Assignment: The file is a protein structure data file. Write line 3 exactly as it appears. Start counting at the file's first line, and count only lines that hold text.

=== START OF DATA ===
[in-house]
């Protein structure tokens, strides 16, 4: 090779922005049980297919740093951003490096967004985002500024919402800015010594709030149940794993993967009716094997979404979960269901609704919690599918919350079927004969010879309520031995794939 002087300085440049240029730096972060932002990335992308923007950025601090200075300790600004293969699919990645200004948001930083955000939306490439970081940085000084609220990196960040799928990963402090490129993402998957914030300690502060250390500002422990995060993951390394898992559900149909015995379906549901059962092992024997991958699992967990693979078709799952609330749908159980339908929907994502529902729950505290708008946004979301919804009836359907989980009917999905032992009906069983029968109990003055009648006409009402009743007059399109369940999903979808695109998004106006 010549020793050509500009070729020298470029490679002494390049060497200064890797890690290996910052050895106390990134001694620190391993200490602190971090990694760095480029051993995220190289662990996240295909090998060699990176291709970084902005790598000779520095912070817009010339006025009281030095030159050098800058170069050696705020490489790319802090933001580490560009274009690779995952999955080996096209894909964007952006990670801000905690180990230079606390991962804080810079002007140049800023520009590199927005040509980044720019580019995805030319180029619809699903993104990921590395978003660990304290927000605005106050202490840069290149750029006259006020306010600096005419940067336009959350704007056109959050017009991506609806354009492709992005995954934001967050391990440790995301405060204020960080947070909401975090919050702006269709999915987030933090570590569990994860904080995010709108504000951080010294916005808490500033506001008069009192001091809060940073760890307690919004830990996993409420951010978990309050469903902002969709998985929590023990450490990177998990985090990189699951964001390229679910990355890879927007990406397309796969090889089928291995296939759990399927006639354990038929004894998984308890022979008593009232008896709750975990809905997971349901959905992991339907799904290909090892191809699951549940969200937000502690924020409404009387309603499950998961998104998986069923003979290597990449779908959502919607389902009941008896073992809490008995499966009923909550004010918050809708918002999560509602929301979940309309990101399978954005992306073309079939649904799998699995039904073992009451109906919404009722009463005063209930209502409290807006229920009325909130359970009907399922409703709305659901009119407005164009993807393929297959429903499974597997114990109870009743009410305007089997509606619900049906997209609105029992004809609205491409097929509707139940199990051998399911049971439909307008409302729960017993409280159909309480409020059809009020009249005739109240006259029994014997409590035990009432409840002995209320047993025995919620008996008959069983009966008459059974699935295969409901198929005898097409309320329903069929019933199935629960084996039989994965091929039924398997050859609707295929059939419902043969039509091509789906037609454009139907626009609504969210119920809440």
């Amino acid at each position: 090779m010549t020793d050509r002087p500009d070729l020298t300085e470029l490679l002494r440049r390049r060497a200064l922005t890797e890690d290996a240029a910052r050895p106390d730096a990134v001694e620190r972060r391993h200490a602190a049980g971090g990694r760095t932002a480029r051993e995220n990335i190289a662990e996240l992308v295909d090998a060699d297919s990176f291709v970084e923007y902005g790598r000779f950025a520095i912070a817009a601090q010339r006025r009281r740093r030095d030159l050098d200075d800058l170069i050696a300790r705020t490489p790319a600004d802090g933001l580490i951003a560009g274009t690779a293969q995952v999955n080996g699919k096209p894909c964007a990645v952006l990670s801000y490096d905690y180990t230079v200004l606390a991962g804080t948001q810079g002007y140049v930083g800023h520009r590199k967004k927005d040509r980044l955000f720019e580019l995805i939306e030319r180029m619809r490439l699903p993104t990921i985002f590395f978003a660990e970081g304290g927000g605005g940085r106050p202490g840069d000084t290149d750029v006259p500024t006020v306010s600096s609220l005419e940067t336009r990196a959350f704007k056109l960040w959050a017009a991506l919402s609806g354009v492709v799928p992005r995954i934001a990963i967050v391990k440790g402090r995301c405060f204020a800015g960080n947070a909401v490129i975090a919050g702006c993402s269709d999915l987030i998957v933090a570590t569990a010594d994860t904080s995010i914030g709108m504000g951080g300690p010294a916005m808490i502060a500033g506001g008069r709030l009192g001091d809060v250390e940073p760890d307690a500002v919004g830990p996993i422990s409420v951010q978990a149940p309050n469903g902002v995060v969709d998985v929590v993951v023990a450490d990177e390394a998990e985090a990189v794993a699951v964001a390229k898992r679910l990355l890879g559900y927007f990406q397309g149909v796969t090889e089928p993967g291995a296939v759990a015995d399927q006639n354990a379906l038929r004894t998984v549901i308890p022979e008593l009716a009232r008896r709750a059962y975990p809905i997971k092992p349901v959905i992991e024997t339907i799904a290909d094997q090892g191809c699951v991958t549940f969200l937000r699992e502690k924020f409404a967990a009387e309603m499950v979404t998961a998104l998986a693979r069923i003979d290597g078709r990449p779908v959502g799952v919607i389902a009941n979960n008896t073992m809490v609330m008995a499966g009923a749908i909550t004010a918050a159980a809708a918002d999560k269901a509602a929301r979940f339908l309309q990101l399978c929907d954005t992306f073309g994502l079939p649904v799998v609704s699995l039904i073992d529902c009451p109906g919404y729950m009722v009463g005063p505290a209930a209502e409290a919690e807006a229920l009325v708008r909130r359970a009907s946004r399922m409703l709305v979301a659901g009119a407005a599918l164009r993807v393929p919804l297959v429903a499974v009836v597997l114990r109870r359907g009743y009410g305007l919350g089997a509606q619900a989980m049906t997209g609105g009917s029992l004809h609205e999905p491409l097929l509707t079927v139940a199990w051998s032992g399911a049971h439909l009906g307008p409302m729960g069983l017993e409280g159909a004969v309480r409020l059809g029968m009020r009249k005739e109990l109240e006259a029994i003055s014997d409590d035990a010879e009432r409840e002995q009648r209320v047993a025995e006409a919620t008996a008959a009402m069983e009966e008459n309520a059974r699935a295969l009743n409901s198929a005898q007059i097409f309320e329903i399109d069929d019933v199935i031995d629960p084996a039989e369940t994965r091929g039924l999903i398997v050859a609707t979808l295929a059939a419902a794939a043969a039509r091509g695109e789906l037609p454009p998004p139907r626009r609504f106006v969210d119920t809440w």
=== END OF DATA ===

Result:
């Amino acid at each position: 090779m010549t020793d050509r002087p500009d070729l020298t300085e470029l490679l002494r440049r390049r060497a200064l922005t890797e890690d290996a240029a910052r050895p106390d730096a990134v001694e620190r972060r391993h200490a602190a049980g971090g990694r760095t932002a480029r051993e995220n990335i190289a662990e996240l992308v295909d090998a060699d297919s990176f291709v970084e923007y902005g790598r000779f950025a520095i912070a817009a601090q010339r006025r009281r740093r030095d030159l050098d200075d800058l170069i050696a300790r705020t490489p790319a600004d802090g933001l580490i951003a560009g274009t690779a293969q995952v999955n080996g699919k096209p894909c964007a990645v952006l990670s801000y490096d905690y180990t230079v200004l606390a991962g804080t948001q810079g002007y140049v930083g800023h520009r590199k967004k927005d040509r980044l955000f720019e580019l995805i939306e030319r180029m619809r490439l699903p993104t990921i985002f590395f978003a660990e970081g304290g927000g605005g940085r106050p202490g840069d000084t290149d750029v006259p500024t006020v306010s600096s609220l005419e940067t336009r990196a959350f704007k056109l960040w959050a017009a991506l919402s609806g354009v492709v799928p992005r995954i934001a990963i967050v391990k440790g402090r995301c405060f204020a800015g960080n947070a909401v490129i975090a919050g702006c993402s269709d999915l987030i998957v933090a570590t569990a010594d994860t904080s995010i914030g709108m504000g951080g300690p010294a916005m808490i502060a500033g506001g008069r709030l009192g001091d809060v250390e940073p760890d307690a500002v919004g830990p996993i422990s409420v951010q978990a149940p309050n469903g902002v995060v969709d998985v929590v993951v023990a450490d990177e390394a998990e985090a990189v794993a699951v964001a390229k898992r679910l990355l890879g559900y927007f990406q397309g149909v796969t090889e089928p993967g291995a296939v759990a015995d399927q006639n354990a379906l038929r004894t998984v549901i308890p022979e008593l009716a009232r008896r709750a059962y975990p809905i997971k092992p349901v959905i992991e024997t339907i799904a290909d094997q090892g191809c699951v991958t549940f969200l937000r699992e502690k924020f409404a967990a009387e309603m499950v979404t998961a998104l998986a693979r069923i003979d290597g078709r990449p779908v959502g799952v919607i389902a009941n979960n008896t073992m809490v609330m008995a499966g009923a749908i909550t004010a918050a159980a809708a918002d999560k269901a509602a929301r979940f339908l309309q990101l399978c929907d954005t992306f073309g994502l079939p649904v799998v609704s699995l039904i073992d529902c009451p109906g919404y729950m009722v009463g005063p505290a209930a209502e409290a919690e807006a229920l009325v708008r909130r359970a009907s946004r399922m409703l709305v979301a659901g009119a407005a599918l164009r993807v393929p919804l297959v429903a499974v009836v597997l114990r109870r359907g009743y009410g305007l919350g089997a509606q619900a989980m049906t997209g609105g009917s029992l004809h609205e999905p491409l097929l509707t079927v139940a199990w051998s032992g399911a049971h439909l009906g307008p409302m729960g069983l017993e409280g159909a004969v309480r409020l059809g029968m009020r009249k005739e109990l109240e006259a029994i003055s014997d409590d035990a010879e009432r409840e002995q009648r209320v047993a025995e006409a919620t008996a008959a009402m069983e009966e008459n309520a059974r699935a295969l009743n409901s198929a005898q007059i097409f309320e329903i399109d069929d019933v199935i031995d629960p084996a039989e369940t994965r091929g039924l999903i398997v050859a609707t979808l295929a059939a419902a794939a043969a039509r091509g695109e789906l037609p454009p998004p139907r626009r609504f106006v969210d119920t809440w």